Recently 11.5 million documents containing confidential data were stolen from Mossack Fonseca, the world’s fourth-largest offshore law firm, and published online. Hackers gained access to one of the firm’s servers which allowed the hackers to steal valuable data and emails. All law firms collect and store a myriad of client and financial data making them attractive targets for cyber attackers.
High-value data including trade secrets, acquisitions and mergers and personal health information (PHI) can be leaked to the public or used maliciously. For example, a large law firm handling a merger might be targeted by someone who wants insider information in order to buy or sell stock. Not all cyber attacks target complex data — even basic client data can be targeted. For example, a small law firm might be handling a divorce and the other party works in IT and has the skills to discover what the representing attorney has planned.
While the hacking motives vary the consequences are consistently catastrophic for law firms. Data breaches erode the foundation of attorney-client privilege by exposing sensitive data solely entrusted to law firms. Therefore, securing and protecting privileged information is of the utmost importance.
How can you prevent a data breach?
Intrusion prevention and protection systems
Your network should have an intrusion prevention and detection system in place to monitor unusual server traffic. This system helps to identify and shut down hackers, who constantly search IP addresses looking for weaknesses. Two-factor authentication provides an extra layer of intrusion protection by requiring users to enter two forms of identification during the login process. This approach eliminates the chances that a hacker or computer program can log into a system remotely and randomly create passwords.
Law firms should look for enterprise grade firewalls to protect against malicious software and hackers. Some law firms use multiple firewalls to ensure that if one firewall fails, a backup is already in place.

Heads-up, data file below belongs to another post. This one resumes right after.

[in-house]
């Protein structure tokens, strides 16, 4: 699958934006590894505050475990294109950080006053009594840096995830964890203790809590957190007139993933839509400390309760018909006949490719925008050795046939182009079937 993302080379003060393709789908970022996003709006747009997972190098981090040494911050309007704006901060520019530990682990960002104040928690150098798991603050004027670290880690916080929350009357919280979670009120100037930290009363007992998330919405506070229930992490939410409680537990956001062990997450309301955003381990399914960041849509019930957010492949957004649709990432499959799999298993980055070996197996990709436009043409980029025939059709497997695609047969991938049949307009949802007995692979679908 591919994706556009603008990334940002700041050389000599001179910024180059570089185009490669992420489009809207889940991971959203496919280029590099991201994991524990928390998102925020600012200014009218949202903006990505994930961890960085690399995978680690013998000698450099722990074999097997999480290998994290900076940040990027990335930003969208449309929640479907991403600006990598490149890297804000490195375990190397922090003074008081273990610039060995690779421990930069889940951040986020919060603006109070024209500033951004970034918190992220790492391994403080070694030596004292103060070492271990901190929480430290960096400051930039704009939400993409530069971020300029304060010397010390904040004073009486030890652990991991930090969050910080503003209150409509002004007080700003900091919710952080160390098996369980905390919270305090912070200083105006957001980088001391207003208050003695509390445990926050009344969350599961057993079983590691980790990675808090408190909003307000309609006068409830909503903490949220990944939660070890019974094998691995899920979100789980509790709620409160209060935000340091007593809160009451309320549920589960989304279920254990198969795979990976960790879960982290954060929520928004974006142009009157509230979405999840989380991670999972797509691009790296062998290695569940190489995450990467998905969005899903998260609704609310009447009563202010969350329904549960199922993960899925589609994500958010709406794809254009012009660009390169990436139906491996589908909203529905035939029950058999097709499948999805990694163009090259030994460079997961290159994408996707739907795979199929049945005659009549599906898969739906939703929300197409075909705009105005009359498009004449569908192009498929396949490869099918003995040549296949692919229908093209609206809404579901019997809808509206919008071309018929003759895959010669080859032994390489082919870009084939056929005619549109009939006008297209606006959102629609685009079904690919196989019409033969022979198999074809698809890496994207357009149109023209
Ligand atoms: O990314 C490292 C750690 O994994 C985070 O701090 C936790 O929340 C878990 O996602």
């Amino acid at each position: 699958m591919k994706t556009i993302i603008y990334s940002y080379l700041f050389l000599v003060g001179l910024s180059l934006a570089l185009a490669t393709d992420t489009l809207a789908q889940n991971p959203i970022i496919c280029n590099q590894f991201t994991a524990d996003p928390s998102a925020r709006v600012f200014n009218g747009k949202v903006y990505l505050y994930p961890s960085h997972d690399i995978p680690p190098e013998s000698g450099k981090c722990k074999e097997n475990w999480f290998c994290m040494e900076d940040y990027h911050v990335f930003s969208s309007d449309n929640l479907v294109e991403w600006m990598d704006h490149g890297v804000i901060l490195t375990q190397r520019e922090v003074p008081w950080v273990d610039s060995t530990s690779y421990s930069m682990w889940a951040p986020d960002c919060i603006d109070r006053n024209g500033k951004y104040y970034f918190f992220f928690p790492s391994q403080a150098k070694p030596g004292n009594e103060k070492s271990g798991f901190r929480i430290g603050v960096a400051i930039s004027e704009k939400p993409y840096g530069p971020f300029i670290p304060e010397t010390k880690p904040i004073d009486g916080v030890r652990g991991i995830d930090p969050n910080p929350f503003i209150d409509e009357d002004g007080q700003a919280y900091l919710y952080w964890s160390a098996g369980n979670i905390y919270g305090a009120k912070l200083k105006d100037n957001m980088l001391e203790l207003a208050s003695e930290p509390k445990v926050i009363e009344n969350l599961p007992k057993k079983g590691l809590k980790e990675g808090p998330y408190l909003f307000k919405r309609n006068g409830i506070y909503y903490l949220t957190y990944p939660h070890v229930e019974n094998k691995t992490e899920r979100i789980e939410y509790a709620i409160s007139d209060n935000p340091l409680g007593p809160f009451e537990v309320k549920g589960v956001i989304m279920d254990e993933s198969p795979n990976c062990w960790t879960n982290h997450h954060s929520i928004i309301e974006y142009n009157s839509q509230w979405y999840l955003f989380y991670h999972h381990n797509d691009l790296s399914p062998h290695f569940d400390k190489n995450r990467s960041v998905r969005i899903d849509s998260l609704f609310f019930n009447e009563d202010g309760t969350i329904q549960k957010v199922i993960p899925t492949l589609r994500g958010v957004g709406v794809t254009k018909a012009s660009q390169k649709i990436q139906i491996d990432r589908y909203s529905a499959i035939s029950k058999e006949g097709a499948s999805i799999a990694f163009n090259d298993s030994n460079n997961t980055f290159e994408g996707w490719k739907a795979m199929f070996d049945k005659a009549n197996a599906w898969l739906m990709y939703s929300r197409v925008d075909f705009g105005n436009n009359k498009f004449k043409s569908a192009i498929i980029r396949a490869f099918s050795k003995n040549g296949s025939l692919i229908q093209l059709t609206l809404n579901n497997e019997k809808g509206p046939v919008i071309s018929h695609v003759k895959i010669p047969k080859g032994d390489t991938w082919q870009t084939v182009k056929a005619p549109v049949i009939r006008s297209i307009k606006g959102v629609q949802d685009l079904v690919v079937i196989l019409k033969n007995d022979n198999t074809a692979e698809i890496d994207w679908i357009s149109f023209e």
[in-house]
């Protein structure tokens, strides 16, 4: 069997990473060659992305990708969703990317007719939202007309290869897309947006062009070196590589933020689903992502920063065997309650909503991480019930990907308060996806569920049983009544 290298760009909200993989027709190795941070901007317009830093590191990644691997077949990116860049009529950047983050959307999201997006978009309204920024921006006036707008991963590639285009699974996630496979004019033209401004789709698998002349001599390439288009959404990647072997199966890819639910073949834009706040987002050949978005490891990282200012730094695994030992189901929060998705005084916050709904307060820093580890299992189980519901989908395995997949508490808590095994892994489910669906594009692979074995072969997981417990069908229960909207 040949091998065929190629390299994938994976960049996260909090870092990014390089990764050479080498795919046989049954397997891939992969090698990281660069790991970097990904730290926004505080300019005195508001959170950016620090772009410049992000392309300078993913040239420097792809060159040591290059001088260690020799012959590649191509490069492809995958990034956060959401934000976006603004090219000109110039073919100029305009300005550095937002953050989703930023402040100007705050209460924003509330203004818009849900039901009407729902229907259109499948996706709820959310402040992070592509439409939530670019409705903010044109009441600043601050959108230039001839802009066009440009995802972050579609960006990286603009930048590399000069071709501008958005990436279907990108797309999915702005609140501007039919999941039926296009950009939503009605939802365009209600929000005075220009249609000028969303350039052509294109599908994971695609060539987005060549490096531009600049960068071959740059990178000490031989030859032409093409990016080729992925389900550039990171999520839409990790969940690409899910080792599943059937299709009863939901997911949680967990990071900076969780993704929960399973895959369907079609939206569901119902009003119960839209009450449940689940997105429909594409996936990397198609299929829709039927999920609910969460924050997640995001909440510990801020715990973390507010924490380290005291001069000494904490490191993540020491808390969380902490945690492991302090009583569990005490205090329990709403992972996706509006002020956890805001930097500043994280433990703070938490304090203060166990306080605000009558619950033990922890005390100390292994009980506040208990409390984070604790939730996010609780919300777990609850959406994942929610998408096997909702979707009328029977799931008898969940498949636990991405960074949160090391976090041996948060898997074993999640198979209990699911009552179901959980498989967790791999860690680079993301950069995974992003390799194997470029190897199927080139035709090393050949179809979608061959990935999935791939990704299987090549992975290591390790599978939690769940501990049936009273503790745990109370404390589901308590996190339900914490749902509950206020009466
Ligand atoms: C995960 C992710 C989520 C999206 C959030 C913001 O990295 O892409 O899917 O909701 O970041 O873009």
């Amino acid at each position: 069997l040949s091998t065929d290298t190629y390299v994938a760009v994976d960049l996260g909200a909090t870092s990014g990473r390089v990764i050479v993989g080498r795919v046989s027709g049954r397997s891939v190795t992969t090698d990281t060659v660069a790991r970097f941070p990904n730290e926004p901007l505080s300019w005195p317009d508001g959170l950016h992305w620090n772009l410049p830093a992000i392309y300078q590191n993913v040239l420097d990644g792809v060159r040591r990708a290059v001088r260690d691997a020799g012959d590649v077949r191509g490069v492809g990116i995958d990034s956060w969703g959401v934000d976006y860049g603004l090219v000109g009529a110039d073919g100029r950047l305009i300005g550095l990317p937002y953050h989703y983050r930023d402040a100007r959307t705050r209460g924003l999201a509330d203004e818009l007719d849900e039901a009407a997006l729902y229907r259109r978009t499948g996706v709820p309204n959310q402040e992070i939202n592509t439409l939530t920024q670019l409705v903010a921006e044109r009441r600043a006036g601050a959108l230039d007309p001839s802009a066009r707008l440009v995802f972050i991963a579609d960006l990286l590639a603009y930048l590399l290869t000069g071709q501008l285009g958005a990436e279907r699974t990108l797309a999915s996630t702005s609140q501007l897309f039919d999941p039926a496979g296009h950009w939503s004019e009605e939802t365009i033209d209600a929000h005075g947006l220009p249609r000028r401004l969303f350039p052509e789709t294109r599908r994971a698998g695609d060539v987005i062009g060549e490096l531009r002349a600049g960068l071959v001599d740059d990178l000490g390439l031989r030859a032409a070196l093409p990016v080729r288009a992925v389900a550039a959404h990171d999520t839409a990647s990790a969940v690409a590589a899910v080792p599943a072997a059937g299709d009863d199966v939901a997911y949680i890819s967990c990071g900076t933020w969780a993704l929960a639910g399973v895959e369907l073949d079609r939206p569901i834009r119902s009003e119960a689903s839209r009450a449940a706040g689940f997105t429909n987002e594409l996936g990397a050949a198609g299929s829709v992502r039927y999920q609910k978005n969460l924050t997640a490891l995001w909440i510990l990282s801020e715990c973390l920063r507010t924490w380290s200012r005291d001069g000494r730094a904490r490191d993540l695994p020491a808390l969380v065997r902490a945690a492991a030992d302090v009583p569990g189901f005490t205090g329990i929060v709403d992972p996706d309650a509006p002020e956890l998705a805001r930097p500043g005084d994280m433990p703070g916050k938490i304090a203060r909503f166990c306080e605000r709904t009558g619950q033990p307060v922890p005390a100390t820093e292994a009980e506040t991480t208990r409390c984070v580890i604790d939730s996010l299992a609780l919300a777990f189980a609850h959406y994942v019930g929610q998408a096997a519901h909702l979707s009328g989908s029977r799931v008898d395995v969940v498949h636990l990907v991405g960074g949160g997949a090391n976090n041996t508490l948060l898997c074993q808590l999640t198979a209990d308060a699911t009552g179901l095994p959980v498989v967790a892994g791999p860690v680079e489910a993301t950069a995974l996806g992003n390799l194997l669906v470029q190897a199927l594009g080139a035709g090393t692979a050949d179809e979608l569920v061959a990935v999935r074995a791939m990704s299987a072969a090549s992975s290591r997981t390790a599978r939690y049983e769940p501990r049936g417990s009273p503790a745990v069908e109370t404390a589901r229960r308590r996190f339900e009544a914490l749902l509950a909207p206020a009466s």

Hackers don’t observe attorney-client privilege, and the highest value target is a law firm’s email. Email is the easiest way for clients to send crucial documents and even medical records to attorneys. Email encryption protects data so only the sender and recipient can view email contents.
Internal and External Security Scans
Hackers are constantly evolving their techniques to circumnavigate existing security protocols to find vulnerabilities. Routine security scans are required to ensure data is constantly protected. Law firms that require ultra-security, for HIPAA or governmental compliance, must conduct internal and external security scans on an annual basis.
Off-site data storage is crucial in case all of the other security techniques fail or a natural disaster, theft or fire occurs. Data from ransomware attacks can be fully recovered using backup records, without paying a ransom fee to recover encrypted data.
Encryption, secure data centers, authentication protocols, intrusion monitoring: Complex IT considerations can make your head spin. Even if you have an IT department or person dedicated to managing those issues, it’s tough to stay on top of the latest threats when you’re focused on building your practice. Thankfully, you have options. Legal Workspace has extensive experience securing law firms from physical and cyber threats. We worry about security. You worry about practicing law.